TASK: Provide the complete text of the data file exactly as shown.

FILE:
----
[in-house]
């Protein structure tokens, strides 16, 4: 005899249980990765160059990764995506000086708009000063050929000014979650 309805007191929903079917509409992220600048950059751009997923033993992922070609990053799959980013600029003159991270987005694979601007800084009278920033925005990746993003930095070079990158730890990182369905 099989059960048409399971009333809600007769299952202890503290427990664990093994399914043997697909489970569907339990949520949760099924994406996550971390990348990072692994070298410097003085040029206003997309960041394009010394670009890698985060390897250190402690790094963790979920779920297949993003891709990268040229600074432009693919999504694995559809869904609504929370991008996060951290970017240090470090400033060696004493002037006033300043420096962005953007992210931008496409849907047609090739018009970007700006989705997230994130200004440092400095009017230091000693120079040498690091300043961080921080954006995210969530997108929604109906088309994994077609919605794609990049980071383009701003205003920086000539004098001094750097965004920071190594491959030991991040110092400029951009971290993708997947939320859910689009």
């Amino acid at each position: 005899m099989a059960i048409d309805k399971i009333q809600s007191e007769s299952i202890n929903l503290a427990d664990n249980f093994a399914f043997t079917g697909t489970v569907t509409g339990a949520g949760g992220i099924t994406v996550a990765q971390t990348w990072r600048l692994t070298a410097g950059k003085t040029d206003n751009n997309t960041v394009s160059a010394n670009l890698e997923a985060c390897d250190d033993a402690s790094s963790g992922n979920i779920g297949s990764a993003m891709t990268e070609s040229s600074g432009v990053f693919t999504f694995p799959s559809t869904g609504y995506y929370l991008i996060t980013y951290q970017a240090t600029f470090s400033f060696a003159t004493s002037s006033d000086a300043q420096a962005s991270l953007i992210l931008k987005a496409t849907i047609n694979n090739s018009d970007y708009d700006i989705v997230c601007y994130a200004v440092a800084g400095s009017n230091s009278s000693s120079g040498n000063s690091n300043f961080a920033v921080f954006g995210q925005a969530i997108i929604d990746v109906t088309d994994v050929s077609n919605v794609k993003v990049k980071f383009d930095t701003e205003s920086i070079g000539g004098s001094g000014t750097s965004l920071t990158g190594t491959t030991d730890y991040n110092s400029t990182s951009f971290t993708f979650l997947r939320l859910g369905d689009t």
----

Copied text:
[in-house]
């Protein structure tokens, strides 16, 4: 005899249980990765160059990764995506000086708009000063050929000014979650 309805007191929903079917509409992220600048950059751009997923033993992922070609990053799959980013600029003159991270987005694979601007800084009278920033925005990746993003930095070079990158730890990182369905 099989059960048409399971009333809600007769299952202890503290427990664990093994399914043997697909489970569907339990949520949760099924994406996550971390990348990072692994070298410097003085040029206003997309960041394009010394670009890698985060390897250190402690790094963790979920779920297949993003891709990268040229600074432009693919999504694995559809869904609504929370991008996060951290970017240090470090400033060696004493002037006033300043420096962005953007992210931008496409849907047609090739018009970007700006989705997230994130200004440092400095009017230091000693120079040498690091300043961080921080954006995210969530997108929604109906088309994994077609919605794609990049980071383009701003205003920086000539004098001094750097965004920071190594491959030991991040110092400029951009971290993708997947939320859910689009």
């Amino acid at each position: 005899m099989a059960i048409d309805k399971i009333q809600s007191e007769s299952i202890n929903l503290a427990d664990n249980f093994a399914f043997t079917g697909t489970v569907t509409g339990a949520g949760g992220i099924t994406v996550a990765q971390t990348w990072r600048l692994t070298a410097g950059k003085t040029d206003n751009n997309t960041v394009s160059a010394n670009l890698e997923a985060c390897d250190d033993a402690s790094s963790g992922n979920i779920g297949s990764a993003m891709t990268e070609s040229s600074g432009v990053f693919t999504f694995p799959s559809t869904g609504y995506y929370l991008i996060t980013y951290q970017a240090t600029f470090s400033f060696a003159t004493s002037s006033d000086a300043q420096a962005s991270l953007i992210l931008k987005a496409t849907i047609n694979n090739s018009d970007y708009d700006i989705v997230c601007y994130a200004v440092a800084g400095s009017n230091s009278s000693s120079g040498n000063s690091n300043f961080a920033v921080f954006g995210q925005a969530i997108i929604d990746v109906t088309d994994v050929s077609n919605v794609k993003v990049k980071f383009d930095t701003e205003s920086i070079g000539g004098s001094g000014t750097s965004l920071t990158g190594t491959t030991d730890y991040n110092s400029t990182s951009f971290t993708f979650l997947r939320l859910g369905d689009t």